"Don't forget brand personality when communicating on mobile," advised Jimmy Nordback of Golden Gekko, whose company provides mobile solutions for companies in 30 countries. Tim Unwin, executive vice president of Rate Gain, explained how Big Data can help set prices and indicate positioning, although information has to be transformed into action otherwise it is useless.
In the next session, Joan Vilà, Managing Director, TUI Travel Accommodation & Destination, gave an account of how his company has grown since 2002 to offer a wide range of services including cruise handling, accommodation wholesales and OTAs.
"Healthy ambition" was an essential ingredient for his team, as the company grew and internationalized, he said. Vilà advised firms to go beyond focusing on a specific market and branch out to other geographic regions and consumer groups.
Alison Copus, vice president marketing for TripAdvisor, explained that at least 80 percent of the company’s activity comes from consumers. The site currently engages with 200 million users a month and features 2.5 million business listings.
"Basically, we are always chasing the consumer around the world because it’s having good relationships with them that gives us something to sell," she said, during the session moderated by Prof. Chris Anderson of the Cornell University School of Hotel Administration. TripAdvisor’s newly redesigned mobile app will come preloaded on the Samsung Galaxy S4, allowing the platform to piggy back on Samsung’s growth.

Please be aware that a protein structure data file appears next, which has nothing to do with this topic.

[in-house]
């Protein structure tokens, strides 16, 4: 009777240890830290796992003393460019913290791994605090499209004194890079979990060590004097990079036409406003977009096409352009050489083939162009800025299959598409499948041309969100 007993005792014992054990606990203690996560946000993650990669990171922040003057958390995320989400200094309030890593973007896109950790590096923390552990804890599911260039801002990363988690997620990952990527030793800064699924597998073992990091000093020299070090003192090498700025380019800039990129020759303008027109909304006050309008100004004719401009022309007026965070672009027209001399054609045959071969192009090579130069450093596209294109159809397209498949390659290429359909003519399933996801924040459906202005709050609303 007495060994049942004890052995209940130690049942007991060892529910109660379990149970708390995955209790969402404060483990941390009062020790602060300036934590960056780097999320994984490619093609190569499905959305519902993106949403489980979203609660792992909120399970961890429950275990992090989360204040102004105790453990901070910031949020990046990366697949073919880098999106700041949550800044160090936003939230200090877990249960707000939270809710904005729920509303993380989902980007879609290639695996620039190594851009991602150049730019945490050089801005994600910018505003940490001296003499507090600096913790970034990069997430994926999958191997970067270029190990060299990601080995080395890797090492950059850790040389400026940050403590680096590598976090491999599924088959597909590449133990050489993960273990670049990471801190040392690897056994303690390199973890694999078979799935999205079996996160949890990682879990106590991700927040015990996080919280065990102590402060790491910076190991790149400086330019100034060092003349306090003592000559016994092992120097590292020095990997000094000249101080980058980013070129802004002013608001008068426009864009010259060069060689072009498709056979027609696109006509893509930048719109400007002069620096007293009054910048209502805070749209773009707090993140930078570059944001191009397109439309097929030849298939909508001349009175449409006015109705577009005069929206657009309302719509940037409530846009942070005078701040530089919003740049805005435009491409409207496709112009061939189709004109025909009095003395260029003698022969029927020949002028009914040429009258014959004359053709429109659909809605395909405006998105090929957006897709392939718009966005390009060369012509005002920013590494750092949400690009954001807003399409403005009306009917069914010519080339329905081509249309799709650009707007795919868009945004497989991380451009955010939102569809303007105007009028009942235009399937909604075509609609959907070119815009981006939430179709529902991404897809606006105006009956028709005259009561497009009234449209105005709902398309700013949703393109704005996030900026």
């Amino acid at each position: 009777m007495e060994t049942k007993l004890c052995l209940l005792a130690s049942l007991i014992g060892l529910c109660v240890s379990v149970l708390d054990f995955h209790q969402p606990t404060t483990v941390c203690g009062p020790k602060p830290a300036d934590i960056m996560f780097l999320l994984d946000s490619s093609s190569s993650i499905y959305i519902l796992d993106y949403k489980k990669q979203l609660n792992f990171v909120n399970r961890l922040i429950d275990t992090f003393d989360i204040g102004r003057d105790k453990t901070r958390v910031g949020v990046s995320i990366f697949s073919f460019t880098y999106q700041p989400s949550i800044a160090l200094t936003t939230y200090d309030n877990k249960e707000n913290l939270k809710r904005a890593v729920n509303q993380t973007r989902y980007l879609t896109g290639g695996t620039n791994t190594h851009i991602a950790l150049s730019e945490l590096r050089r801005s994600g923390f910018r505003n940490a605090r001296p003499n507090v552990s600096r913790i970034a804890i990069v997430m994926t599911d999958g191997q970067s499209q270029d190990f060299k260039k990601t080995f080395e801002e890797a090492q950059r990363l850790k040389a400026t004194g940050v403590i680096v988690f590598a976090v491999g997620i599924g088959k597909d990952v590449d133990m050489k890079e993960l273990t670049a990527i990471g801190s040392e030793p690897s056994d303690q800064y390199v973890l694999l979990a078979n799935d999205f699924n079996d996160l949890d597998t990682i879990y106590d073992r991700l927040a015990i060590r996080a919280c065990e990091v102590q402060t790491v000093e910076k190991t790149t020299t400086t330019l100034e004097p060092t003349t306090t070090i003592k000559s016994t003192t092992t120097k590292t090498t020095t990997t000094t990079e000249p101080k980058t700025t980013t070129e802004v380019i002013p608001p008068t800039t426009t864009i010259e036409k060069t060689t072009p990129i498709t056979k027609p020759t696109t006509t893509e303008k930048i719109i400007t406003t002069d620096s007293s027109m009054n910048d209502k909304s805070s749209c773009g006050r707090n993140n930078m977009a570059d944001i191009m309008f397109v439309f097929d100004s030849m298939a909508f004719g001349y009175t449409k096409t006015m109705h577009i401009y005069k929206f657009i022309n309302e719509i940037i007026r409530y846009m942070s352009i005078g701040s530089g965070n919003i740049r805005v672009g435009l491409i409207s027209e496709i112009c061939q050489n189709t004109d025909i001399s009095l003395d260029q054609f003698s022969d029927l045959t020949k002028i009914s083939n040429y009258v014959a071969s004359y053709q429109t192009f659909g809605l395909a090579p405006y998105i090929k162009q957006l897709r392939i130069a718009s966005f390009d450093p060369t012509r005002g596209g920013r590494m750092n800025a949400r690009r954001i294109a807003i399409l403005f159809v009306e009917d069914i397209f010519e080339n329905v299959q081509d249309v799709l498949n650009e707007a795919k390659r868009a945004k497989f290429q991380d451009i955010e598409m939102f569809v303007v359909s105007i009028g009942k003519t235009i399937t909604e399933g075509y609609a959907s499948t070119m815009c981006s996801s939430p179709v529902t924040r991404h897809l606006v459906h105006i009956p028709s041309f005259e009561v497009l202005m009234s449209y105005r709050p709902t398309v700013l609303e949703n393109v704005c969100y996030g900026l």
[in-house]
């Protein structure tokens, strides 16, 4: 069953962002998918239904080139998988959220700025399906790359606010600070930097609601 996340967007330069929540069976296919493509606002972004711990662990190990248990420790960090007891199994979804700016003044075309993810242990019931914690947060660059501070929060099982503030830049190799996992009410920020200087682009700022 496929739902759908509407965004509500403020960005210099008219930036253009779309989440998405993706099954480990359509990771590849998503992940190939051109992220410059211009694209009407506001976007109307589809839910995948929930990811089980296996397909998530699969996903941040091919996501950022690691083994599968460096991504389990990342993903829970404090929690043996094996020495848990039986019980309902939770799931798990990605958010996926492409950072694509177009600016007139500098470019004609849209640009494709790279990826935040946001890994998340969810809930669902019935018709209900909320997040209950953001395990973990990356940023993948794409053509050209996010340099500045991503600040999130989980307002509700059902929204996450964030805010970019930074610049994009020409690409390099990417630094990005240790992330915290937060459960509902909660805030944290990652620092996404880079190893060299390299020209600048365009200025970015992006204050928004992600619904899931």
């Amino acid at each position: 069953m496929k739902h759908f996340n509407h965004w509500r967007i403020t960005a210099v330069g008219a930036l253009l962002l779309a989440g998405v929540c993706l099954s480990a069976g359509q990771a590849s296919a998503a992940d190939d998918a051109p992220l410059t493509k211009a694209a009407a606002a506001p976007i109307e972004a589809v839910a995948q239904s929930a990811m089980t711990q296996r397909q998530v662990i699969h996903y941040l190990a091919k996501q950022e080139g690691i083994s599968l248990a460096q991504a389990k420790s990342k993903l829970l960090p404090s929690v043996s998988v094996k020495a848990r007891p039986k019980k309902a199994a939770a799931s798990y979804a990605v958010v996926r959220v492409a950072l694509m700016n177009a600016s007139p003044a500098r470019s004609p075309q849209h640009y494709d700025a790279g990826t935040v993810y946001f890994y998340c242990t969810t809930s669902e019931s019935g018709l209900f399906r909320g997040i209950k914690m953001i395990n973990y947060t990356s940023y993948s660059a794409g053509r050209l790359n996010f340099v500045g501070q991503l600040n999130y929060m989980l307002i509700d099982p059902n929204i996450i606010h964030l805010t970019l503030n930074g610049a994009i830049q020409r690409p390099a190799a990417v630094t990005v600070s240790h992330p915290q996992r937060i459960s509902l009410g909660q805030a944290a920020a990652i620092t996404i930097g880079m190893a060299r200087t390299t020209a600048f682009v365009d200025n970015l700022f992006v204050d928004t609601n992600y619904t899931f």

Hotel Tonight offers consumers a quick way to book a room at the last minute, while giving hotel owners a chance to fill vacancies through an algorithm that allows them to compete for a top slot on the app, explained Heather Leisman, the company’s managing director EMEA. It is the first hotel booking platform to be built entirely for mobile "from the ground up," she said.
Miguel Moyà, the summit’s final speaker, provided an overview of Google Hotel Finder and its mapping feature, noting that the company had no intention of entering the booking business. He showed videos that gave participants a glimpse of how the newly-launched Google Wallet and Google Glass products function in real life. While Google Wallet facilitates online and in-store shopping, Google Glass provides voice-controlled, hands-free data via a lightweight headset.